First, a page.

Yes, the condenser you describe is the Schmitt one. I don't know if partsmart still have that original type but what ever they provide will be the equivalent.
Re your resistor, is it an anti interference suppressor? Which ever, its can have only either have  broken down or the current coming down the HT lead is weak. Why do you need it anyway?


Would still like to see a picture before I buy.
Speaking of which, I am always turned off by such "exclusive" websites that require you to join a club/ pay a fee for the privilege of being allowed to buy a part from them that they are already making a fair profit on.  For goodness sake, they won't even allow me to download a picture of it.
Who do they claim to be protecting?  It is just their unjustly creating another reason to to get more money from you.
I shouldn't have to join a club to buy a part for each of the unusual microcars I own.  That is one reason why I joined RUMCARS.
Anybody have a work around for this?
I also gathered that the part that they are selling is different from the original in at least its mounting bracketry.
Anybody know of a more commonly available part that is electrically identical so I can go to a local parts store tommarrow, and be driving her down the road this weekend?

I do not need or want a suppressor at the spark plug end of my coil to plug wire, as the car never had a radio.  However, because it is a centrally stranded copper core wire, I can only attach the spark plug cap and boot to it via a central longitudinally orientated spear or wood screw like protrusion centrally mounted.   The only cap ends that I could find that use this type of electrical affixment are a bakelight part with a suppressor cast integrally.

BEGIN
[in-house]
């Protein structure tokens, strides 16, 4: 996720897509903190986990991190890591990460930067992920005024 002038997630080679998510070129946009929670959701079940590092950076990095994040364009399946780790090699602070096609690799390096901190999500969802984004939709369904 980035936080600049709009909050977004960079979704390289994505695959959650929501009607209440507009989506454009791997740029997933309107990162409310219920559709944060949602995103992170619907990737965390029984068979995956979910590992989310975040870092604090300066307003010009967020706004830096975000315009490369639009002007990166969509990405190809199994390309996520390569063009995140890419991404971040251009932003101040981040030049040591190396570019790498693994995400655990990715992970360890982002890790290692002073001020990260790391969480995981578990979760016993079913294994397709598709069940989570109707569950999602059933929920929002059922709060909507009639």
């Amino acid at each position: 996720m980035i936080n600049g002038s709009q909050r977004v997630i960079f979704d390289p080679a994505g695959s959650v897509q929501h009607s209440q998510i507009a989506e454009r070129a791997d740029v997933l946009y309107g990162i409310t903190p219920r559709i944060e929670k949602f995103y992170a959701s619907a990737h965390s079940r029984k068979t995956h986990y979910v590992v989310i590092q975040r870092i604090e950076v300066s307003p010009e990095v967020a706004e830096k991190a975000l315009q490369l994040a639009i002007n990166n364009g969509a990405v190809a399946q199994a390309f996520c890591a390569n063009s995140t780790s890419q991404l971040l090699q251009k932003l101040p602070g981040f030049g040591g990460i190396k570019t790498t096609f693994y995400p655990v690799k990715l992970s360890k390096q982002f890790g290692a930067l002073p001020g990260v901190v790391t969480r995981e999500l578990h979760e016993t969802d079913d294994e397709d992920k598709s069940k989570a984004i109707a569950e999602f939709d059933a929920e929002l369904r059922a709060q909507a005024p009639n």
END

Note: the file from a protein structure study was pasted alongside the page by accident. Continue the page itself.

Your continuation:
I could use a resistance type wire with a simple non suppressed cap end, but then it would not have a central core design, and hence in addition to lowering the amount of current available to the sparking plug, not be readily adaptable to the central spear found in the end of the coil.
« Last Edit: May 16, 2014, 06:27:57 PM by steven mandell »

Bob Purton

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Re: Siba ignition mystery
« Reply #6 on: May 16, 2014, 07:21:59 PM »
I suspect there is nothing very special about the condenser at all. It's a straight forward battery, coil, point ignition system. What is available in the USA?  An Isetta part perhaps? Don't you have classic motorcycles over there apart from those ghastly Harley things?? Same goes for the plug cap, old Vespa, Lambretta, Triumph, all use screw on plug caps. Try a classic bike shop. I can source them here for you but it seems unnecessary to me.
 I don't belong to the MOC but if I need anything from partsmart I just someone who is to get it for me.

Grant Kearney

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Re: Siba ignition mystery
« Reply #7 on: May 16, 2014, 10:10:15 PM »
I shouldn't have to join a club to buy a part for each of the unusual microcars I own.  That is one reason why I joined RUMCARS.